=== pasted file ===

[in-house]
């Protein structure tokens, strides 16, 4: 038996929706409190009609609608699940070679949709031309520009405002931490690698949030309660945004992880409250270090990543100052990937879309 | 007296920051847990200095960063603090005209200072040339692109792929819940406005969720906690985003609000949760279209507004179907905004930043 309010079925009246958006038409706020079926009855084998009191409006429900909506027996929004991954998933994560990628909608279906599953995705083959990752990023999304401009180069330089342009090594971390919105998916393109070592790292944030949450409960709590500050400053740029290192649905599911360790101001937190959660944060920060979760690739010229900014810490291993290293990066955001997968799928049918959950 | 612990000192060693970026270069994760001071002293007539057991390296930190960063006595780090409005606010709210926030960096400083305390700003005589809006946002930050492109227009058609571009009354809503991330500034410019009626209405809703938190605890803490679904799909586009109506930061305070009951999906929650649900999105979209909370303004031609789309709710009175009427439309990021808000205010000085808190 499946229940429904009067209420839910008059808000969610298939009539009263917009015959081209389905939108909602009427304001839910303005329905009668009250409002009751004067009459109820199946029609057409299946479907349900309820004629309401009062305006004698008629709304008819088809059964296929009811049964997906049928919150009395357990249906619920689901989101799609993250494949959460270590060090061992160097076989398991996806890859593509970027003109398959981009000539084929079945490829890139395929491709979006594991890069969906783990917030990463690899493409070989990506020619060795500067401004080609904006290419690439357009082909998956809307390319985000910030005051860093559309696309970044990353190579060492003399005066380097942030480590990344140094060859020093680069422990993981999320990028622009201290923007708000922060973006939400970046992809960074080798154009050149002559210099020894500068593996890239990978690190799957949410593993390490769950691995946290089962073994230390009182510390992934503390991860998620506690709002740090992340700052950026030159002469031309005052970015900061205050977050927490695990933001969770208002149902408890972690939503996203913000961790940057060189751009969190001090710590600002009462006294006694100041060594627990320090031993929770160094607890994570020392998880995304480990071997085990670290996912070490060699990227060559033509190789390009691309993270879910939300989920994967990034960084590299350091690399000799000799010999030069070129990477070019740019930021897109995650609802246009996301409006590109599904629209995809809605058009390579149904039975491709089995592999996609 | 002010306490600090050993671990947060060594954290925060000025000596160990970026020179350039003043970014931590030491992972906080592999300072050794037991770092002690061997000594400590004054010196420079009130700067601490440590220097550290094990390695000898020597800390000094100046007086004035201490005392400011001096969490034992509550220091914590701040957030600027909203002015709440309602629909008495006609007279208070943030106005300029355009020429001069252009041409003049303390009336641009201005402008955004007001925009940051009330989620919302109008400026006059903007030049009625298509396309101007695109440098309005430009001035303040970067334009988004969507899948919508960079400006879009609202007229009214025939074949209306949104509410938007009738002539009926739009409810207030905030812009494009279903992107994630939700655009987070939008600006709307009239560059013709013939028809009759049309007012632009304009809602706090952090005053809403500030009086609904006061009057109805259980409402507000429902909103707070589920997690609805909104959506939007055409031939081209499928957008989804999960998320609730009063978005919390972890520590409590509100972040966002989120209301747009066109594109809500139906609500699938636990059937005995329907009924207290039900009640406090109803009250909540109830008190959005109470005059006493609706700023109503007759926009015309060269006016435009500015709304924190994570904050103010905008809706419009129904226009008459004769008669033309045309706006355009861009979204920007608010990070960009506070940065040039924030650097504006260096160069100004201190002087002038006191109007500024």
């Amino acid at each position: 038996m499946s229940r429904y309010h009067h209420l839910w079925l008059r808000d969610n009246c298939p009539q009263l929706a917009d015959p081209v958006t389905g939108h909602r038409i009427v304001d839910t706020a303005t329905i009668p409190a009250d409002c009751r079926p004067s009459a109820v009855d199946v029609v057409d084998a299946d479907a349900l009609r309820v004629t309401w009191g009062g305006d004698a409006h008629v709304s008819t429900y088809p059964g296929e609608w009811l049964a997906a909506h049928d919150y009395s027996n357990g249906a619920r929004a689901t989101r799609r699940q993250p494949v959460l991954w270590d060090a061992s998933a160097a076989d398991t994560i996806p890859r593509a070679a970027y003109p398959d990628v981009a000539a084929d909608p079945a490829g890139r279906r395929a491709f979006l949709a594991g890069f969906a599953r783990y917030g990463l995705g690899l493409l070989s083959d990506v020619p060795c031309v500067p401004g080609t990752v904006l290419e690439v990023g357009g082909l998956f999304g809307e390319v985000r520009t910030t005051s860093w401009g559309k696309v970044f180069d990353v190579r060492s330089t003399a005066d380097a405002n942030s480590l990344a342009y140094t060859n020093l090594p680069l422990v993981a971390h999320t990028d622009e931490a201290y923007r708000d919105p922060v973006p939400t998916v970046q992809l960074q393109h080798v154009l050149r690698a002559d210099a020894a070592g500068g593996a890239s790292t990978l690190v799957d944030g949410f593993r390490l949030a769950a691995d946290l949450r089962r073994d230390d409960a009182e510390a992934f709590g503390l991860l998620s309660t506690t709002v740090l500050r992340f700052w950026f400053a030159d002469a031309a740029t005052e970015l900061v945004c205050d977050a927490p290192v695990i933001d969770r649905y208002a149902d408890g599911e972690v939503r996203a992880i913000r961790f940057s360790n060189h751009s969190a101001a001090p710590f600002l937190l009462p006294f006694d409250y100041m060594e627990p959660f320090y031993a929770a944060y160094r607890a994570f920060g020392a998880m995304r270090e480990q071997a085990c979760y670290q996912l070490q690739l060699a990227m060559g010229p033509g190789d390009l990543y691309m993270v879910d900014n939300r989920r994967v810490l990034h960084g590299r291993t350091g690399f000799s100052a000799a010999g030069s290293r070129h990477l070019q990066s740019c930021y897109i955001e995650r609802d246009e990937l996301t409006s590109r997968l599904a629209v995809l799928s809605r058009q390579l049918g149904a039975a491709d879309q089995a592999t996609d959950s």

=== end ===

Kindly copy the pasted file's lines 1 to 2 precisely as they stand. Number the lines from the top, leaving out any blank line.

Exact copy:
[in-house]
């Protein structure tokens, strides 16, 4: 038996929706409190009609609608699940070679949709031309520009405002931490690698949030309660945004992880409250270090990543100052990937879309 | 007296920051847990200095960063603090005209200072040339692109792929819940406005969720906690985003609000949760279209507004179907905004930043 309010079925009246958006038409706020079926009855084998009191409006429900909506027996929004991954998933994560990628909608279906599953995705083959990752990023999304401009180069330089342009090594971390919105998916393109070592790292944030949450409960709590500050400053740029290192649905599911360790101001937190959660944060920060979760690739010229900014810490291993290293990066955001997968799928049918959950 | 612990000192060693970026270069994760001071002293007539057991390296930190960063006595780090409005606010709210926030960096400083305390700003005589809006946002930050492109227009058609571009009354809503991330500034410019009626209405809703938190605890803490679904799909586009109506930061305070009951999906929650649900999105979209909370303004031609789309709710009175009427439309990021808000205010000085808190 499946229940429904009067209420839910008059808000969610298939009539009263917009015959081209389905939108909602009427304001839910303005329905009668009250409002009751004067009459109820199946029609057409299946479907349900309820004629309401009062305006004698008629709304008819088809059964296929009811049964997906049928919150009395357990249906619920689901989101799609993250494949959460270590060090061992160097076989398991996806890859593509970027003109398959981009000539084929079945490829890139395929491709979006594991890069969906783990917030990463690899493409070989990506020619060795500067401004080609904006290419690439357009082909998956809307390319985000910030005051860093559309696309970044990353190579060492003399005066380097942030480590990344140094060859020093680069422990993981999320990028622009201290923007708000922060973006939400970046992809960074080798154009050149002559210099020894500068593996890239990978690190799957949410593993390490769950691995946290089962073994230390009182510390992934503390991860998620506690709002740090992340700052950026030159002469031309005052970015900061205050977050927490695990933001969770208002149902408890972690939503996203913000961790940057060189751009969190001090710590600002009462006294006694100041060594627990320090031993929770160094607890994570020392998880995304480990071997085990670290996912070490060699990227060559033509190789390009691309993270879910939300989920994967990034960084590299350091690399000799000799010999030069070129990477070019740019930021897109995650609802246009996301409006590109599904629209995809809605058009390579149904039975491709089995592999996609 | 002010306490600090050993671990947060060594954290925060000025000596160990970026020179350039003043970014931590030491992972906080592999300072050794037991770092002690061997000594400590004054010196420079009130700067601490440590220097550290094990390695000898020597800390000094100046007086004035201490005392400011001096969490034992509550220091914590701040957030600027909203002015709440309602629909008495006609007279208070943030106005300029355009020429001069252009041409003049303390009336641009201005402008955004007001925009940051009330989620919302109008400026006059903007030049009625298509396309101007695109440098309005430009001035303040970067334009988004969507899948919508960079400006879009609202007229009214025939074949209306949104509410938007009738002539009926739009409810207030905030812009494009279903992107994630939700655009987070939008600006709307009239560059013709013939028809009759049309007012632009304009809602706090952090005053809403500030009086609904006061009057109805259980409402507000429902909103707070589920997690609805909104959506939007055409031939081209499928957008989804999960998320609730009063978005919390972890520590409590509100972040966002989120209301747009066109594109809500139906609500699938636990059937005995329907009924207290039900009640406090109803009250909540109830008190959005109470005059006493609706700023109503007759926009015309060269006016435009500015709304924190994570904050103010905008809706419009129904226009008459004769008669033309045309706006355009861009979204920007608010990070960009506070940065040039924030650097504006260096160069100004201190002087002038006191109007500024």